Word count: 2816 (excluding references)


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[online] (available: <>) [Access date: 2nd June 2011].

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11. Rawson, C. (2002) God, Gulliver, and Genocide: Barbarism and the European Imagination 1492-1945. Oxford: Oxford University Press.

12. Roberts, D. (2001) Introduction. In Swift, J. Gulliver’s Travels. Hertfordshire: Wordsworth Editions Ltd.

13. Said, E. (2003) Orientalism. London: Penguin.

14. Swift, J. (1992) Gulliver’s Travels. Hertfordshire: Wordsworth Editions Ltd.

15. Thomas, H. (1997) The Slave Trade: The History of the Atlantic Slave Trade 1440-1870. London: Picador.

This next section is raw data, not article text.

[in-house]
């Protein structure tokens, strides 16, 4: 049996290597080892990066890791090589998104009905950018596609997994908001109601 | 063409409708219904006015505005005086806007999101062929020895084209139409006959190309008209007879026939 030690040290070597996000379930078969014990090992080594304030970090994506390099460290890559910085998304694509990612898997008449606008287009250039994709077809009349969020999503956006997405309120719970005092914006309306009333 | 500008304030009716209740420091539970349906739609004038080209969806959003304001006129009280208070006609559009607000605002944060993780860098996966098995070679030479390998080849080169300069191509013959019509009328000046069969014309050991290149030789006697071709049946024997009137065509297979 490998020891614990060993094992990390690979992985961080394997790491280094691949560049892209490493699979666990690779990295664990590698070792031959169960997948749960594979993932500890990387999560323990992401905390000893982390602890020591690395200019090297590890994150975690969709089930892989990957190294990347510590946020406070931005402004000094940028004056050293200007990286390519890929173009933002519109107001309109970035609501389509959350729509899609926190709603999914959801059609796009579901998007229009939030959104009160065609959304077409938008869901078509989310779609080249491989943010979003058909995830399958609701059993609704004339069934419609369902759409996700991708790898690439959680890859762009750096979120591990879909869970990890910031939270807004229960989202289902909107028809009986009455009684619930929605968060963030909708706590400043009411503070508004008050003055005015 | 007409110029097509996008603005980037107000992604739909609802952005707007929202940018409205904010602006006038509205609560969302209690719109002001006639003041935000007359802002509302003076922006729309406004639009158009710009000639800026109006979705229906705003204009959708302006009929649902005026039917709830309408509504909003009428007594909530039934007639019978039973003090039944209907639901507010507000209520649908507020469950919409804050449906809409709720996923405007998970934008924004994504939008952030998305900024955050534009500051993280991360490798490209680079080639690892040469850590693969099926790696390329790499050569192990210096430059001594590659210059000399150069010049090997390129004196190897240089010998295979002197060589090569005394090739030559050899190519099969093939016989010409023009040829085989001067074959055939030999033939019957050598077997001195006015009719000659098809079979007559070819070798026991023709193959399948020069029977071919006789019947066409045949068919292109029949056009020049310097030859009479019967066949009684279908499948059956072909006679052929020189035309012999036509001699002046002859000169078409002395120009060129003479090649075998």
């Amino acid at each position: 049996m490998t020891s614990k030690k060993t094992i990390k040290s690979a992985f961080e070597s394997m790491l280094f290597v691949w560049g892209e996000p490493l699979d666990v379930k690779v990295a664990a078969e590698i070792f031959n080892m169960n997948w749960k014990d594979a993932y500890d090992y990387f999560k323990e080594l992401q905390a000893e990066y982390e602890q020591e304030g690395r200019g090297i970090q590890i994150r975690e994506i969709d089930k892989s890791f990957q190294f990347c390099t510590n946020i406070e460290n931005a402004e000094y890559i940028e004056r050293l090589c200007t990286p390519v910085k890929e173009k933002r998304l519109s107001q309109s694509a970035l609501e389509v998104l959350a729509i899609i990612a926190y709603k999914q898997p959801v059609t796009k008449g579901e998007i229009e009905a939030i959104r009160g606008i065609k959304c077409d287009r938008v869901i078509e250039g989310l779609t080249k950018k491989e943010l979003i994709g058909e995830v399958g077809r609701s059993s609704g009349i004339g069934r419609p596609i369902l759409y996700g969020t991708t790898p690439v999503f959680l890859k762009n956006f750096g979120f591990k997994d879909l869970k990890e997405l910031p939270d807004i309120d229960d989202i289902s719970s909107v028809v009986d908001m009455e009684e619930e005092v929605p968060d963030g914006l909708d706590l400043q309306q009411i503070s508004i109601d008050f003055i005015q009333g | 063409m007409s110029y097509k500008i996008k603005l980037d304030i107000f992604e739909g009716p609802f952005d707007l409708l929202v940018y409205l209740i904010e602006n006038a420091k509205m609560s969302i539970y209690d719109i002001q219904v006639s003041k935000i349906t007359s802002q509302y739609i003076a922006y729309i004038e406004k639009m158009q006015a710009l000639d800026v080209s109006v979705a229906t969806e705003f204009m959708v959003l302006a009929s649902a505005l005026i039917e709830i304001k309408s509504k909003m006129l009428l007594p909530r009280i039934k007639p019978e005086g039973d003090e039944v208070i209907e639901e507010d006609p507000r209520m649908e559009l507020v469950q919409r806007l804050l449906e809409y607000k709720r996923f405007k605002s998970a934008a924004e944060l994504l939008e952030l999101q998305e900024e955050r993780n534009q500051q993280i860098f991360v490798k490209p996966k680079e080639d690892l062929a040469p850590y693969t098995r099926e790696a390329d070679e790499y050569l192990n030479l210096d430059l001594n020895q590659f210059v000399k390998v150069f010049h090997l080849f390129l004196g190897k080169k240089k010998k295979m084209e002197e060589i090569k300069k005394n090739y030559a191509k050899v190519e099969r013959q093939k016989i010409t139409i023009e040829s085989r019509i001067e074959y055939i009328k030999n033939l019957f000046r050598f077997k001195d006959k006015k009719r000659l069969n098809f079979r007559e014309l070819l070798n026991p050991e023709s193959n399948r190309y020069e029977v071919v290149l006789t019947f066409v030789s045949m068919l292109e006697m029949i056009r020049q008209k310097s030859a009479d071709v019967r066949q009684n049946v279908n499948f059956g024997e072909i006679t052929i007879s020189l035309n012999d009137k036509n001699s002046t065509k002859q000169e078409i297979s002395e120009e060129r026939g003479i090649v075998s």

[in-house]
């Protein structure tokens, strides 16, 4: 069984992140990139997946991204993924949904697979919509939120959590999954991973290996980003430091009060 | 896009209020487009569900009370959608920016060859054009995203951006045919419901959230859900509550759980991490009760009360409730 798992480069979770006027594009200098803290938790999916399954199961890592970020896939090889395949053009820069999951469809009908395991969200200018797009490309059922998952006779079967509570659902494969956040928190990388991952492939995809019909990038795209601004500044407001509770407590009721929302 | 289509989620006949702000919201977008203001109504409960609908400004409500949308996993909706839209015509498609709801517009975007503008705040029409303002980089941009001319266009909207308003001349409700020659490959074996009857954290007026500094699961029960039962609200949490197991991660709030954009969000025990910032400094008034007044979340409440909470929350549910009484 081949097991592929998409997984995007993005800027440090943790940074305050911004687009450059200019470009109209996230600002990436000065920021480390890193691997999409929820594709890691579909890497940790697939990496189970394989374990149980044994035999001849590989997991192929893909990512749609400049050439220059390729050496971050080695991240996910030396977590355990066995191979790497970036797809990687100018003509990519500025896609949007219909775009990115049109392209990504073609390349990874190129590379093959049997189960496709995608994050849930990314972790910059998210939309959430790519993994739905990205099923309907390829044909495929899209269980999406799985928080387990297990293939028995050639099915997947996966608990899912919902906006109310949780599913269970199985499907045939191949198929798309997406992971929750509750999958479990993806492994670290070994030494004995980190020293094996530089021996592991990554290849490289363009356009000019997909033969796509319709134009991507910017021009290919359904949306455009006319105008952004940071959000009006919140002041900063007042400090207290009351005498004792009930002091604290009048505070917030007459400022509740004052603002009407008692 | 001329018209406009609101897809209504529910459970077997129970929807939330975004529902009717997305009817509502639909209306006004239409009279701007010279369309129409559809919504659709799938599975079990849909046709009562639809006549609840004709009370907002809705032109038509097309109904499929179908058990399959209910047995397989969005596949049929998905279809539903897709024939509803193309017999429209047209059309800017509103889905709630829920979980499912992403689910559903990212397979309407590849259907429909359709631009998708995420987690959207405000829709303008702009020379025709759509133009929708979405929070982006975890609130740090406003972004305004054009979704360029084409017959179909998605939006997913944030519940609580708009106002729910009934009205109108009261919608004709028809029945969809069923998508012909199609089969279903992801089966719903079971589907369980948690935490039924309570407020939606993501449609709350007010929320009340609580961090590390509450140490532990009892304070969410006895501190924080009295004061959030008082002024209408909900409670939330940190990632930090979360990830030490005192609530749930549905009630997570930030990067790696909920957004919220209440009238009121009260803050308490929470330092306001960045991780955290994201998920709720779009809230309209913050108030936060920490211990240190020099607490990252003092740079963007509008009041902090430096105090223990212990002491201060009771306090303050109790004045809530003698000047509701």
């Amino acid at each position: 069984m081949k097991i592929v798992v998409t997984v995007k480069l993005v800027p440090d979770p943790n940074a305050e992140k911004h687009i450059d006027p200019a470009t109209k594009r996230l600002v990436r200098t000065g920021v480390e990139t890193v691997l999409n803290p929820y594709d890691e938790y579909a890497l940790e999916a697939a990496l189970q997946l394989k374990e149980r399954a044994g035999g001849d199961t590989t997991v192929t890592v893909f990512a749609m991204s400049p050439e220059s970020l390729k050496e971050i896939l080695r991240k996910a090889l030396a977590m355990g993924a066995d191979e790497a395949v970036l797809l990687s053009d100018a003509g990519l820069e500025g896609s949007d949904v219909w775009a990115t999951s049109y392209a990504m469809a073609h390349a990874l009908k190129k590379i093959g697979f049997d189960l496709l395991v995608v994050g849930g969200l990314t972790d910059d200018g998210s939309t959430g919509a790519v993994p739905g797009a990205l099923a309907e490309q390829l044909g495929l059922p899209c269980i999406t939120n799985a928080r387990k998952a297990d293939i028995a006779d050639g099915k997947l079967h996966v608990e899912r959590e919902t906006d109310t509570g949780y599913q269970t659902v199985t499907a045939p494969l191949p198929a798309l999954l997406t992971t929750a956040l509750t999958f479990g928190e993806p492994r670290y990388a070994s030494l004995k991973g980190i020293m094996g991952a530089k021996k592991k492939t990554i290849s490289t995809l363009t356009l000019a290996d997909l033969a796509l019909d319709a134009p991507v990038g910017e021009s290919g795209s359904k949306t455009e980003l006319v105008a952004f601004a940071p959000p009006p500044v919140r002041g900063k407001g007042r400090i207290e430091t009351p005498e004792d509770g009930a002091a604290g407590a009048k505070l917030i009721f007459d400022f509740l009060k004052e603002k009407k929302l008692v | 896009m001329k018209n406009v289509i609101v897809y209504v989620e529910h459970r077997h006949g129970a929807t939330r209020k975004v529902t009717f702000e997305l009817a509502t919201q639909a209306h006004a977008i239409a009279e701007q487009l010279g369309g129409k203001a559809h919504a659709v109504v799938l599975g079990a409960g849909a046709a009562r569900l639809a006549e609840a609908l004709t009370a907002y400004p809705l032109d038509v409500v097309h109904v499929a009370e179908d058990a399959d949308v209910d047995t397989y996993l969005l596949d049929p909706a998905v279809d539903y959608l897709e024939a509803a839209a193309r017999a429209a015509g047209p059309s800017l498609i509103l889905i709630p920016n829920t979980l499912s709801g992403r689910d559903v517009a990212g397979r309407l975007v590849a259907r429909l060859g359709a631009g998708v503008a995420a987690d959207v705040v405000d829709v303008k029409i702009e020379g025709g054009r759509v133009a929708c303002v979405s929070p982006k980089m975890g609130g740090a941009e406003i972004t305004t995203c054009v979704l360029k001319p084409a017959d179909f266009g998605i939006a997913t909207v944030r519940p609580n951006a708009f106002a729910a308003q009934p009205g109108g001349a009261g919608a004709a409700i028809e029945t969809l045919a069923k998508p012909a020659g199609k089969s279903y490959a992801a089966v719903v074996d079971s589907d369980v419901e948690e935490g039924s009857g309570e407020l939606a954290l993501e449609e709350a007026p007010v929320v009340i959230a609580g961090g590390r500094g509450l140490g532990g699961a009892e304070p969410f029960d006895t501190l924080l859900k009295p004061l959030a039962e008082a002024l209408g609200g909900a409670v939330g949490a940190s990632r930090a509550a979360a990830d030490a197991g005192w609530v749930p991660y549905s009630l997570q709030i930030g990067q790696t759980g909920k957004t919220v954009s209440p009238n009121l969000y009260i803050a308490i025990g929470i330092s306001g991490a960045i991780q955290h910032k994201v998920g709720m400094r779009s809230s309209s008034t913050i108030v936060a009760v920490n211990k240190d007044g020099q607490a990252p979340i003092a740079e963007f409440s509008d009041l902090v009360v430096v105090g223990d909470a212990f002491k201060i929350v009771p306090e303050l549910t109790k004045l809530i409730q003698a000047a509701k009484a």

[1] Lola Serraf explores Montaigne’s philosophies further in her chapter.

[2] “[T]here are two ways of contending: one by using laws, the other force. The first is appropriate for men, the second for animals” (Machiavelli 1998: 61), also referred to in Paradise Lost, “Whom reason hath equalled, force that made supreme/ Above all equals” (Milton 2008:11).

[3] This occurs after Eve has eaten from the tree of knowledge and Adam and Eve are about to be expelled from Paradise, suggesting that it is the Fall has led Eve to question her hierarchical position in the opposition of male and female. The loss of purity and innocence is biblically attributed to the Fall. Montaigne’s suggestion that “such purity” (Montaigne 2003) exists within the colonised natives implies that colonisers are a corruptive and evil influence, rather than upholding a ‘natural’ hierarchy of authority.



Kirstin Papworth


brightONLINE student literary journal

06 Oct 2011